Bangkok Wakes to Rain: Shortlisted for the 2020 Edward Stanford ‘Fiction with a Sense of Place’ award

Pitchaya Sudbanthad

Bangkok Wakes to Rain: Shortlisted for the 2020 Edward Stanford 'Fiction with a Sense of Place' award
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Bangkok Wakes to Rain: Shortlisted for the 2020 Edward Stanford ‘Fiction with a Sense of Place’ award

Pitchaya Sudbanthad

Places remember us…

A missionary begs to be moved from disease-ridden Bangkok.

A musician plays a private show for ghosts.

A student abandoned by his lover bleeds to death in the street.

A plastic surgeon designs a girl a new face.

A woman decides whether to cook a final meal for a dying murderer.

Lurching through decades, from Bagkok’s rich past to its imagined, uploaded future, witness the city as it changes from a booming capitalist hub to a city engulfed by water, through human tales seeping into one another, held together by delicate threads.

For fans of A VISIT FROM THE GOON SQUAD and CLOUD ATLAS, this is a startling and intimate novel by a lyrical new writer.


Life in Pitchaya Sudbanthad’s Bangkok is neither fair nor unfair: ‘it is only so,’ goes the mantra, reminding us that these events, the passing of old to new, the rise and fall of life and a nation, are as inevitable as ocean eroding rock.

From nineteenth-century Siam, through industrialisation and unrest to a future where the old city is lost, submerged by the rising ocean, Bangkok Wakes to Rain charts the history of a house and its inhabitants. In this book characters suffer profound disconnect, some returning home to find they don’t belong, while others, who stayed behind, retreat so far inside themselves they can no longer be reached.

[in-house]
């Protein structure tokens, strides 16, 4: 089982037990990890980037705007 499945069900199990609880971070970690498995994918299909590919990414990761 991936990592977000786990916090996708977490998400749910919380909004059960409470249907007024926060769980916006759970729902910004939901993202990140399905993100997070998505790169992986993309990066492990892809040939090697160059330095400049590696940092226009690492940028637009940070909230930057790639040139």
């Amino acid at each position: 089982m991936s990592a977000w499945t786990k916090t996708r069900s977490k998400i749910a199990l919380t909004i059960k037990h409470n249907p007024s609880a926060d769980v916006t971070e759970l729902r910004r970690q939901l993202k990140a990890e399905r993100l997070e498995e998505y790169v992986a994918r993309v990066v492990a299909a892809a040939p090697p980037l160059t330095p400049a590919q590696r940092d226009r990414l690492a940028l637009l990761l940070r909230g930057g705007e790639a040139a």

Throughout the novel Sudbanthad evokes a Bangkok of smells and tastes while his characters speak of identity both personal and collective, of loyalty and duty, and of globalisation against culture. Time passes. We live. We grow old and we regret. Yet it is only so.

The result is beguiling. At its strongest it is magic realism with Bangkok itself the protagonist, an Orlando who transforms with each generation. Allusions to timelessness also bring to mind David Mitchell, whose world might not shape his characters’ lives but at the very least puts them at its mercy.

Somewhere in this vast, enigmatic work there should be more of Bangkok. To describe so many lives and worlds in a book of three hundred and sixty pages strains the prose at times, and means tall trees rob the flowers of light. The city loses its chaos and closeness when spread over centuries; such beautiful, bittersweet lives are obscured by the sheer number in view.

It may overreach, but I departed Sudbanthad’s Bangkok utterly charmed: it exudes wisdom and hints at greatness, and if his work continues to explore this fertile ground then great things will surely follow.

Paul Goodman works as a bookseller at Readings Hawthorn.

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